Pvt. Charles Henry Tubbs served in the 27th Massachusetts volunteers during the first years of the Civil War and in 1863, due to a lingering illness, was transferred to the Invalid Corps – a group of men who were not healthy enough for combat duty but were well enough for garrison duty. Tubbs’ first service was in North Carolina, where he spent a little more than a year between 1862 and 1863. After the riots in New York City in the summer of 1863, the Invalid Corps was stationed in New York City to keep the peace. Tubbs wrote letters to his wife Minerva (Nerve, as he called her) in Massachusetts from his post in Brooklyn. Tubbs transferred one last time from Brooklyn to Washington DC as the Invalid Corps was moved to help guard the Nation’s Capital after the Confederate raid in the summer of 1864.
While in Brooklyn, Tubbs visited P.T. Barnum’s show and sent a detailed description home to Nerve. His letter gives an interesting view of the show as seen by someone who was contemporary to the event. His account is even more interesting due to the recent success of the current movie about Barnum’s show.
While in DC Tubbs must have visited the Smithsonian collection. He was in DC when the Smithsonian caught fire in January 1865. During the fire, guards were placed to keep people from stealing parts of the collection but the guards did not stop all thieves and some items were stolen. In his letter [dated 25 January 1865] to Nerve about the fire, Tubbs made another reference to Barnum’s show – he wrote that if likened to the Smithsonian “Barnum’s was nothing but a sideshow to a Circus.” An interesting comparison by a man who had seen both venues.
Here is the first part of Tubb’s 28 February 1864 letter describing Barnum’s – some punctuation was added but spelling was not edited.
Located in our Private Collections – Charles Henry Tubbs collection, P.C. 1864
Now is this full enough fore one sheete. Speaking of sheets I wish I had some to lay on tonight.
Brooklyn, Feb. 28 ‘64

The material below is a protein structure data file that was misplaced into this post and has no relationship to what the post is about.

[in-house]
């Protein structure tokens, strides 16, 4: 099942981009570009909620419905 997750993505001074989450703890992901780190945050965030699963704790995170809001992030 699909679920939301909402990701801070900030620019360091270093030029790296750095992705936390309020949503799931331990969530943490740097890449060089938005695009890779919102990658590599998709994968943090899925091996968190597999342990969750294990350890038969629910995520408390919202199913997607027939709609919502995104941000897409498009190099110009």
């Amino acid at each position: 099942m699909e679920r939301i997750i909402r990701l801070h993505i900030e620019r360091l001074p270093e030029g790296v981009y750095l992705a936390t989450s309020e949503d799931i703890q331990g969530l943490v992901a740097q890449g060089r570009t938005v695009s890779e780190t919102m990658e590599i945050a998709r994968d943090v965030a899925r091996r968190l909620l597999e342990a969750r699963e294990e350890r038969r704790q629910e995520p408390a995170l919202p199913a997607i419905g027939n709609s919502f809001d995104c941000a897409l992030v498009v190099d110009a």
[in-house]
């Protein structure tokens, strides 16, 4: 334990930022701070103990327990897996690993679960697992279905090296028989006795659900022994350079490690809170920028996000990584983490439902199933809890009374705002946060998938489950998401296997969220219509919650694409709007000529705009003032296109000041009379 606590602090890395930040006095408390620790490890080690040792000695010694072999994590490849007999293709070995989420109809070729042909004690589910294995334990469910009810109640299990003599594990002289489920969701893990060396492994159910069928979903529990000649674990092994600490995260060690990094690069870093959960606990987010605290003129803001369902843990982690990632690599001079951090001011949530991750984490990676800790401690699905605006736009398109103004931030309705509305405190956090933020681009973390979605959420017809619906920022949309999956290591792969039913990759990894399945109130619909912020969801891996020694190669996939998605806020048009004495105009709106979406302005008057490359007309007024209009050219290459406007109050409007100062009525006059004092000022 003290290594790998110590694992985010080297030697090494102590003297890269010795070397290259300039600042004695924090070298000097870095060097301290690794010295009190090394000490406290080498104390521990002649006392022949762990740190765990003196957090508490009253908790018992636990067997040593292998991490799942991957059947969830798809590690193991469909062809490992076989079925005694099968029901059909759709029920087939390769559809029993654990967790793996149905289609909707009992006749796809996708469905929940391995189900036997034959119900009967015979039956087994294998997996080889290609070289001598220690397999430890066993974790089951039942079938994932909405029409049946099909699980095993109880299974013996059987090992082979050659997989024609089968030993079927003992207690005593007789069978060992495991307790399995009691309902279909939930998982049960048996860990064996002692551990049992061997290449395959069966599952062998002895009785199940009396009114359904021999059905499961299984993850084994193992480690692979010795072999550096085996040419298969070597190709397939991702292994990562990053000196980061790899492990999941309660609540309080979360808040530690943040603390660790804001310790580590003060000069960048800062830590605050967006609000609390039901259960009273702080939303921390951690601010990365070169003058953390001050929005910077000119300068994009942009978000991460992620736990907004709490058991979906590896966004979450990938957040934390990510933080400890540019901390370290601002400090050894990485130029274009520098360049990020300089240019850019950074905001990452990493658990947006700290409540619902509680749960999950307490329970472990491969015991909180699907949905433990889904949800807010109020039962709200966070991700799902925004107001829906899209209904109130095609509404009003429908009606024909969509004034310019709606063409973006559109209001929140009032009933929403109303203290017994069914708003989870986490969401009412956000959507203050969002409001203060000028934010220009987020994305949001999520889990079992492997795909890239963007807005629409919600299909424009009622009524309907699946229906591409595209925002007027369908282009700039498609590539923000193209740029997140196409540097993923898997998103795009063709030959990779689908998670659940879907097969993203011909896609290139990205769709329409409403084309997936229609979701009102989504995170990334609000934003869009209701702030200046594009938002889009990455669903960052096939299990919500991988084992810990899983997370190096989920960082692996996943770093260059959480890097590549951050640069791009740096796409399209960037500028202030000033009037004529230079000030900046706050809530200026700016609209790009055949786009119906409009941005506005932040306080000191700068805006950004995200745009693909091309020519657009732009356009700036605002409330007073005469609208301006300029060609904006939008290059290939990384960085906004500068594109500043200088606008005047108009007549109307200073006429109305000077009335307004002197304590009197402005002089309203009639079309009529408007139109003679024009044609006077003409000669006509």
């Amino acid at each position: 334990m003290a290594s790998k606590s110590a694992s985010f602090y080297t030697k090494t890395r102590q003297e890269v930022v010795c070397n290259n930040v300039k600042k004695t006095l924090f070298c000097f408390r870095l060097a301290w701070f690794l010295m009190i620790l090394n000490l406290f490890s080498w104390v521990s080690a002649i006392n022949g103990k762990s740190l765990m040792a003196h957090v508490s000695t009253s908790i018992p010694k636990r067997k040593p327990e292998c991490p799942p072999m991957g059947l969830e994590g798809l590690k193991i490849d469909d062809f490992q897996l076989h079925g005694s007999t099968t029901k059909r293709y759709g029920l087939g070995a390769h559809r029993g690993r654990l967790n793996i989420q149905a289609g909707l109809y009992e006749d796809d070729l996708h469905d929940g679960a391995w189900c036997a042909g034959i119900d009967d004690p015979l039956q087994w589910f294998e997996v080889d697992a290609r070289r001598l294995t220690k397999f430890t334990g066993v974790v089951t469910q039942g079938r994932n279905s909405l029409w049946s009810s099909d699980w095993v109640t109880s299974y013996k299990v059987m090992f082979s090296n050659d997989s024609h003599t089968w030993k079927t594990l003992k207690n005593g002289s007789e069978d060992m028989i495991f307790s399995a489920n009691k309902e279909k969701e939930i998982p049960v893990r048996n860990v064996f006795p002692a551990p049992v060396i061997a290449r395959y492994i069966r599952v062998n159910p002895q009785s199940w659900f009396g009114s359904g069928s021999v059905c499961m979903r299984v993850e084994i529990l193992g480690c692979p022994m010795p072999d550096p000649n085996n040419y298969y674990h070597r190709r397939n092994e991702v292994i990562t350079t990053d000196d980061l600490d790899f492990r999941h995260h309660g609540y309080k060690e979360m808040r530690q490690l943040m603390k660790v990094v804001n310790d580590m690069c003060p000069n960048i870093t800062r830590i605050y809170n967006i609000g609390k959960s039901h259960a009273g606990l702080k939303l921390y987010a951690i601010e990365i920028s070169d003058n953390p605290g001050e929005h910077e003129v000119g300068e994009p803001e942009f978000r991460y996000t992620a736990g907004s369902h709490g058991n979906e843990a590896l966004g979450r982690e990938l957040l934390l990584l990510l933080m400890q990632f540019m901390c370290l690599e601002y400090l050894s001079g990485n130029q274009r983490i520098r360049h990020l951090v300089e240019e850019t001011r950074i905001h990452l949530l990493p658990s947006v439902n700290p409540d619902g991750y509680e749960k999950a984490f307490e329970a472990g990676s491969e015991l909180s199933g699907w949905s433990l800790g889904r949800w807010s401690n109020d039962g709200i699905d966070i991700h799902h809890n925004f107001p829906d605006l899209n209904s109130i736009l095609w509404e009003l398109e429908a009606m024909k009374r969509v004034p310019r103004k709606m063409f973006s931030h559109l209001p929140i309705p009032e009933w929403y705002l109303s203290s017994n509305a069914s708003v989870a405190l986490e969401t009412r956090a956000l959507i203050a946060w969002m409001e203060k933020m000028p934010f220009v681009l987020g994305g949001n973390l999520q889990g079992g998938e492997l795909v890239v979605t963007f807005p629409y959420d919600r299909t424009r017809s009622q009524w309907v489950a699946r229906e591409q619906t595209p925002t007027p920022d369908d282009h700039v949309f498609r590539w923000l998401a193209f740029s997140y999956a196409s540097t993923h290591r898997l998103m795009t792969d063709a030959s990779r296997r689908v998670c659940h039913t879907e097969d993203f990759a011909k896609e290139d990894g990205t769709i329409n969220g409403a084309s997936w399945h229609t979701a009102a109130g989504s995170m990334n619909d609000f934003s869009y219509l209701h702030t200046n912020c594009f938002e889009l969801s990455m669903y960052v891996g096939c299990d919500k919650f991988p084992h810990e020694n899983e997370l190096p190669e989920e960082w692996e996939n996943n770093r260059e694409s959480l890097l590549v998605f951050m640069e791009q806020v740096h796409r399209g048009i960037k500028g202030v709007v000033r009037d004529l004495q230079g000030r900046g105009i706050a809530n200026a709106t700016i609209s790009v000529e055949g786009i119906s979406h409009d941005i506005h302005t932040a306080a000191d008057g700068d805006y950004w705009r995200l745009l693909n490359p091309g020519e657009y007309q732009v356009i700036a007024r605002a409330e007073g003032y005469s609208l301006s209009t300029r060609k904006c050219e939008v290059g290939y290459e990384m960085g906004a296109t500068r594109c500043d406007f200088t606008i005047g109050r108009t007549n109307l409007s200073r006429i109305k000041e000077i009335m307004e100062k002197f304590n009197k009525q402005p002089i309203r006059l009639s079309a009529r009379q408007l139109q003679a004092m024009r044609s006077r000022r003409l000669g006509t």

Wall Dear Nerve, I have commenced again but I don’t know what I shall fill this sheete with unless I give you a discription of what I saw at Barnum’s Show. But firste I will write of myself. I am aboute the same as when I wrote laste neither well nor yet sick but betwixt and between aboute midling. If you can tell by that how I feel you can do better than I can for in fact I donte know what ailes mee. Now for Mr. Barnum’s. I will describe it as well as I can but it will not be perfect so donte expect to much. The first saloone we look through magnafing glases at some pictures they look as large as life through them. There is alpine scenery and Italy closaters where wee see the monks in churches and in prosesions but the best was the Battle of Navareno. It was life size and looked natural as a battle scene. The next floore there was shells and fosile plants with all kinds of fishes in aquariums. They looked nice. They are supplied with fresh water all the time by a simpal contrivance. Then a showcase of slippers of all kinds frome I don’t know how far back up to the present time. It was curious to look at bugs and beetals from a flea up, all stuck on pins. Butterflies and all such animals stuffed of all kinds and fishes. Then wee came to the big snakes. They were in a glass case but I did not like the looks of them. There was a turtal that was as big as your table. He was stuffed. Then wee run on to an elaphant stuffed. Here I saw one of the famous giants as he stood shaking hands. He was near two feete above common folks and well proportioned. He must weigh near if not quite three hundred pounds. There was coins and minerals from all parts of the worlde but the best of the whole was the moving wax figgers. They was as large as life and breathed or looked as though they did. Rather they would turn their heads, some would shake their heads and wink their eyes. It was the representation of the dying Chief. The Chief lay with his head in his wife’s lap. Once in a while he would gaspe drawing a longe breath then it would grow shorter and shorter until we could not see him stir. His wife sat at his head looking O so sorrowfull. She looked as though she coulde not cry but once in a while a sob would burst frome her bosome. Behind her stood [page two] his mother in deepe grief gasing [gazing] into his faice, looking as though tears were not far – her in her deep grief. Just beside him his little son leaning on his sworde looking as though he coulde not realize the death of his Father. Behinde and beside his mother stood the monks in their robes of office crying. Behind the son was the sister of the Chief kneeling. She was crying and wiping her eyes with her handkerchief. At the feete of the Chief was his soldiers leaning on their swords. Once in a while they would shake their heads looking as though they had maide a vow to avenge their Chief. They were as near what God made man when he breathed the breath of life into him as the ingenuity of man can come. Wall, after looking at the sights wee went into the play, it was not much but I saw the what is it this is a curious anamile of the babboone specie. It looks very near like a man. it is nearly as tall as I am and looks like a monkey in the face. Then the four giants – three men and one woman. The average hight was eighte feete and well proportioned. Two little boys came out with them for a contrast. One was twelve, the other thirteen. They looked like a flee besides an elaphant. Then the tyrolean whistler. he played a tune on an old coffee pot and played on three flutes at a time, one in each nostril and one in his mouth. He played regular tunes on them. Then the albino family came out but I think you have seen them so I will not describe them. I was well payed; it was worth a quarter to see the wax worke alone. I spent a very pleasant day indeede. It was sporte to see the interest Uncle Jim took in everything he saw. It was new to him. He never saw eneything of the kinde before. [The letter continues but this is the end of referencing Barnum’s show].